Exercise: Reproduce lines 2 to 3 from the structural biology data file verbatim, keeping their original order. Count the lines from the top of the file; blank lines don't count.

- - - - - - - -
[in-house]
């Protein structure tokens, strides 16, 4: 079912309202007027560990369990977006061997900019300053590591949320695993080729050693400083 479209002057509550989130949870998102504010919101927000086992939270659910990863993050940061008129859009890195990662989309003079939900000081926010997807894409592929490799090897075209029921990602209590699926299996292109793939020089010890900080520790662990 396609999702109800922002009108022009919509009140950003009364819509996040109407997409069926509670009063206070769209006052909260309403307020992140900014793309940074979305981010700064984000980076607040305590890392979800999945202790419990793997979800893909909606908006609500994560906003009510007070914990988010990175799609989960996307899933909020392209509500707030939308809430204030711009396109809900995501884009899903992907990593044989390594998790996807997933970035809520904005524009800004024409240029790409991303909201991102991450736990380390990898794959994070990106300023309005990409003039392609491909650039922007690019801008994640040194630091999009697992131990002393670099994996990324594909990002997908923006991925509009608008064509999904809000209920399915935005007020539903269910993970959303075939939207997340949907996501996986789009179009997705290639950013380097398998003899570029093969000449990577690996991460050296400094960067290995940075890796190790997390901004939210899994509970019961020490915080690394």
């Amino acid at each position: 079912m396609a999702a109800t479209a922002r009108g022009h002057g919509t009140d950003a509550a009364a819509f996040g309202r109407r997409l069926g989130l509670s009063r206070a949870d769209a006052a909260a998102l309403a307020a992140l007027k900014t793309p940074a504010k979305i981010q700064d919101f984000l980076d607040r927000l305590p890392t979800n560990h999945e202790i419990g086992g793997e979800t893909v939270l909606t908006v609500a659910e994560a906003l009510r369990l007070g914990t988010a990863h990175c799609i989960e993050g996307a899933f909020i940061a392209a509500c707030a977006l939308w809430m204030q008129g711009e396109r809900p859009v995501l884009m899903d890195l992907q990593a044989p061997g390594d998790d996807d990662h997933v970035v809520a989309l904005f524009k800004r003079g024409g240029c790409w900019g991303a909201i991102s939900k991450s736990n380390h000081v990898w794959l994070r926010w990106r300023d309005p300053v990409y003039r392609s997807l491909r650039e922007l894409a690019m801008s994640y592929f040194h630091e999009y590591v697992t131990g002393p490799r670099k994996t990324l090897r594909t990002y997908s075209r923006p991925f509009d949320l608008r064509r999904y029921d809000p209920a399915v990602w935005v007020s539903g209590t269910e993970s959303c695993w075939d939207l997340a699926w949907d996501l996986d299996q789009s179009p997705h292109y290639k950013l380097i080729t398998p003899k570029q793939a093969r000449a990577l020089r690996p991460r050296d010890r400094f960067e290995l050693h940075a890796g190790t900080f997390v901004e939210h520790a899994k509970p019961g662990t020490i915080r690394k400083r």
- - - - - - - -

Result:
């Protein structure tokens, strides 16, 4: 079912309202007027560990369990977006061997900019300053590591949320695993080729050693400083 479209002057509550989130949870998102504010919101927000086992939270659910990863993050940061008129859009890195990662989309003079939900000081926010997807894409592929490799090897075209029921990602209590699926299996292109793939020089010890900080520790662990 396609999702109800922002009108022009919509009140950003009364819509996040109407997409069926509670009063206070769209006052909260309403307020992140900014793309940074979305981010700064984000980076607040305590890392979800999945202790419990793997979800893909909606908006609500994560906003009510007070914990988010990175799609989960996307899933909020392209509500707030939308809430204030711009396109809900995501884009899903992907990593044989390594998790996807997933970035809520904005524009800004024409240029790409991303909201991102991450736990380390990898794959994070990106300023309005990409003039392609491909650039922007690019801008994640040194630091999009697992131990002393670099994996990324594909990002997908923006991925509009608008064509999904809000209920399915935005007020539903269910993970959303075939939207997340949907996501996986789009179009997705290639950013380097398998003899570029093969000449990577690996991460050296400094960067290995940075890796190790997390901004939210899994509970019961020490915080690394």
């Amino acid at each position: 079912m396609a999702a109800t479209a922002r009108g022009h002057g919509t009140d950003a509550a009364a819509f996040g309202r109407r997409l069926g989130l509670s009063r206070a949870d769209a006052a909260a998102l309403a307020a992140l007027k900014t793309p940074a504010k979305i981010q700064d919101f984000l980076d607040r927000l305590p890392t979800n560990h999945e202790i419990g086992g793997e979800t893909v939270l909606t908006v609500a659910e994560a906003l009510r369990l007070g914990t988010a990863h990175c799609i989960e993050g996307a899933f909020i940061a392209a509500c707030a977006l939308w809430m204030q008129g711009e396109r809900p859009v995501l884009m899903d890195l992907q990593a044989p061997g390594d998790d996807d990662h997933v970035v809520a989309l904005f524009k800004r003079g024409g240029c790409w900019g991303a909201i991102s939900k991450s736990n380390h000081v990898w794959l994070r926010w990106r300023d309005p300053v990409y003039r392609s997807l491909r650039e922007l894409a690019m801008s994640y592929f040194h630091e999009y590591v697992t131990g002393p490799r670099k994996t990324l090897r594909t990002y997908s075209r923006p991925f509009d949320l608008r064509r999904y029921d809000p209920a399915v990602w935005v007020s539903g209590t269910e993970s959303c695993w075939d939207l997340a699926w949907d996501l996986d299996q789009s179009p997705h292109y290639k950013l380097i080729t398998p003899k570029q793939a093969r000449a990577l020089r690996p991460r050296d010890r400094f960067e290995l050693h940075a890796g190790t900080f997390v901004e939210h520790a899994k509970p019961g662990t020490i915080r690394k400083r």